It goes without saying that if an ill patient suffers from a life-threatening condition on Shabbat, anything that is necessary to treat the condition may and must be done even if this entails an act forbidden on Shabbat. The question arises, however, as to whether any Shabbat restrictions are waived in the case of a "Holeh She’en Bo Sakana" – a patient whose condition does not threaten his life. Is there room for any leniencies when such a patient requires assistance that involves actions forbidden on Shabbat?
The Shulhan Aruch (Orah Haim 328:17) cites several different opinions, and concludes that if the patient is "Nofel Le’mishkab" ("bedridden"), then it is permissible on Shabbat, if necessary, to perform an action forbidden Mi’de’rabbanan (by force of Rabbinic enactment), in an unusual manner. This means that if the patient requires something which Torah law allows on Shabbat, but the Rabbis forbade, the action may be done with a "Shinui" – some deviation. Of course, if a non-Jew is present and available to perform the action, then the non-Jew should preferably be asked to do what the patient needs. But if no non-Jew is available, then a Jew can perform the action with a "Shinui," as long as the action is forbidden only "Mi’de’rabbanan."
Hacham Ovadia Yosef (in Hazon Ovadia) gives the example of a patient who cannot sleep because of the light in the room. Although "Mechabeh" – "extinguishing" – is one of the thirty-nine Shabbat prohibitions, the Torah prohibition of "Mechabeh" applies only when one extinguishes for the sake of rekindling. Extinguishing for the purpose of eliminating the fire falls under the category of "Melacha She’ena Sericha Le’gufah" (a forbidden action performed on Shabbat for a different purpose), which is forbidden only "Mi’de’rabbanan." Therefore, Hacham Ovadia writes, if a non-Jew is not available to turn off the light for the patient, a Jew may do so in an unusual manner, such as by using his elbow instead of his finger. It should be noted that the Mishna Berura (Rav Yisrael Meir Kagan of Radin, 1839-1933) maintained that extinguishing a flame is treated more stringently than other Rabbinic prohibitions, and thus in his view, it would be forbidden to turn off a light for a patient on Shabbat. Hacham Ovadia, however, disagreed, and maintained that there is no difference between extinguishing and other Rabbinic prohibitions in this regard. Therefore, if a bedridden patient cannot sleep on Shabbat because of the light, and no non-Jew is available to turn it off, then a Jew may turn off the light in an unusual manner.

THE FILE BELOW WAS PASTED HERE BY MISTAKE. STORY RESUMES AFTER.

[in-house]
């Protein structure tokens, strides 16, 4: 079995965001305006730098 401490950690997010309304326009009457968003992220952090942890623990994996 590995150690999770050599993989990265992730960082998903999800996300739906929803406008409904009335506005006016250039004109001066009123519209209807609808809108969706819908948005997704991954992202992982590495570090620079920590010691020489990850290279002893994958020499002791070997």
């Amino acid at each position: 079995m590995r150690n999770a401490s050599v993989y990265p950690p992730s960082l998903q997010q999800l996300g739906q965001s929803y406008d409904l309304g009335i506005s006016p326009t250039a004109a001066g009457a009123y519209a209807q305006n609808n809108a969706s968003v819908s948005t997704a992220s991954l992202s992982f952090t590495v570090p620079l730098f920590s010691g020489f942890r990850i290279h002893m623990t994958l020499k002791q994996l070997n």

Another example would be the case of a patient confined to a reclining chair who needs the chair to be electronically adjusted. This question arose concerning an elderly woman who needed such a chair, and she could not get out of the chair without electronically adjusting it. It would appear that adjusting the chair by pressing the button would be forbidden only "Mi’de’rabbanan," as the lights are all LED lights, which do not involve any sort of fire, and the use of electricity itself does not constitute a Torah violation. Therefore, if no non-Jew is available to adjust the chair for this patient, it would be permissible for a Jew to press the button in an unusual manner to help the patient.
Summary: If an ill patient is bedridden but his condition is not life-threatening, actions forbidden on Shabbat on the level of Rabbinic enactment may be performed on his behalf, if necessary, if they are done in an unusual manner. Therefore, if a patient cannot sleep because of the light in the room, and no non-Jew is available to turn off the light, one may turn off the light with his elbow, or in some other unusual manner, to allow the patient to sleep. Likewise, in the case of a patient confined to an electronic reclining chair, who needs to have the chair adjusted, if no non-Jew is available, one may adjust the chair by pressing the button in an unusual manner.